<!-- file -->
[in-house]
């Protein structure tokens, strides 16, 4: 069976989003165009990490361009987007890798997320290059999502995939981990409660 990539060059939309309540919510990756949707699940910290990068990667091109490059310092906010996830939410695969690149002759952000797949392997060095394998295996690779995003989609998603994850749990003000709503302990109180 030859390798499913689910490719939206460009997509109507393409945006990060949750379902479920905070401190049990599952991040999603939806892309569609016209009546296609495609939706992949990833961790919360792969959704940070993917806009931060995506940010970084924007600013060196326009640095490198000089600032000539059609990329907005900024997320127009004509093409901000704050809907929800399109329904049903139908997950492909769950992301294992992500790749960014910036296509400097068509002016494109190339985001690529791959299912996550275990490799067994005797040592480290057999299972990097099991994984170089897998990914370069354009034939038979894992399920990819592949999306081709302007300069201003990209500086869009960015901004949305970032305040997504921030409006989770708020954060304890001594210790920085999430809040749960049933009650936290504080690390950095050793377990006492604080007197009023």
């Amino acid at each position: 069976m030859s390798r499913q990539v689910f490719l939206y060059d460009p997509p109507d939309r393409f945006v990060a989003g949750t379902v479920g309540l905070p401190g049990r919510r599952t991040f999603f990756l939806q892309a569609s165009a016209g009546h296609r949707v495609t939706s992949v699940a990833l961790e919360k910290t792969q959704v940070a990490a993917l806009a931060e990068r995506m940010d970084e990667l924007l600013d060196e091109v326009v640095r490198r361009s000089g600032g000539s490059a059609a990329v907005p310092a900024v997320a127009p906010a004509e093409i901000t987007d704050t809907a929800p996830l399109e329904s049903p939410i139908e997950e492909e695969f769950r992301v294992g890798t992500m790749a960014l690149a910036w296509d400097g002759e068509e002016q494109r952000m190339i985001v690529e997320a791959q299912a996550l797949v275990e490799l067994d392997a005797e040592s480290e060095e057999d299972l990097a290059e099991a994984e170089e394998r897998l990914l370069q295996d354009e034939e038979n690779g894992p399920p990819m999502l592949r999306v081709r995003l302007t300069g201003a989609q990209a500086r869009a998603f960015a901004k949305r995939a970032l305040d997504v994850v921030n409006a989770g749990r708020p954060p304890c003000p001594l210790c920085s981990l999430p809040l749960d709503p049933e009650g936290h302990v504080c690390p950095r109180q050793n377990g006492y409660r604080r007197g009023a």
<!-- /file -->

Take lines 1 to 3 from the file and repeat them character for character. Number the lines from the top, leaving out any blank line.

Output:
[in-house]
């Protein structure tokens, strides 16, 4: 069976989003165009990490361009987007890798997320290059999502995939981990409660 990539060059939309309540919510990756949707699940910290990068990667091109490059310092906010996830939410695969690149002759952000797949392997060095394998295996690779995003989609998603994850749990003000709503302990109180 030859390798499913689910490719939206460009997509109507393409945006990060949750379902479920905070401190049990599952991040999603939806892309569609016209009546296609495609939706992949990833961790919360792969959704940070993917806009931060995506940010970084924007600013060196326009640095490198000089600032000539059609990329907005900024997320127009004509093409901000704050809907929800399109329904049903139908997950492909769950992301294992992500790749960014910036296509400097068509002016494109190339985001690529791959299912996550275990490799067994005797040592480290057999299972990097099991994984170089897998990914370069354009034939038979894992399920990819592949999306081709302007300069201003990209500086869009960015901004949305970032305040997504921030409006989770708020954060304890001594210790920085999430809040749960049933009650936290504080690390950095050793377990006492604080007197009023």
């Amino acid at each position: 069976m030859s390798r499913q990539v689910f490719l939206y060059d460009p997509p109507d939309r393409f945006v990060a989003g949750t379902v479920g309540l905070p401190g049990r919510r599952t991040f999603f990756l939806q892309a569609s165009a016209g009546h296609r949707v495609t939706s992949v699940a990833l961790e919360k910290t792969q959704v940070a990490a993917l806009a931060e990068r995506m940010d970084e990667l924007l600013d060196e091109v326009v640095r490198r361009s000089g600032g000539s490059a059609a990329v907005p310092a900024v997320a127009p906010a004509e093409i901000t987007d704050t809907a929800p996830l399109e329904s049903p939410i139908e997950e492909e695969f769950r992301v294992g890798t992500m790749a960014l690149a910036w296509d400097g002759e068509e002016q494109r952000m190339i985001v690529e997320a791959q299912a996550l797949v275990e490799l067994d392997a005797e040592s480290e060095e057999d299972l990097a290059e099991a994984e170089e394998r897998l990914l370069q295996d354009e034939e038979n690779g894992p399920p990819m999502l592949r999306v081709r995003l302007t300069g201003a989609q990209a500086r869009a998603f960015a901004k949305r995939a970032l305040d997504v994850v921030n409006a989770g749990r708020p954060p304890c003000p001594l210790c920085s981990l999430p809040l749960d709503p049933e009650g936290h302990v504080c690390p950095r109180q050793n377990g006492y409660r604080r007197g009023a």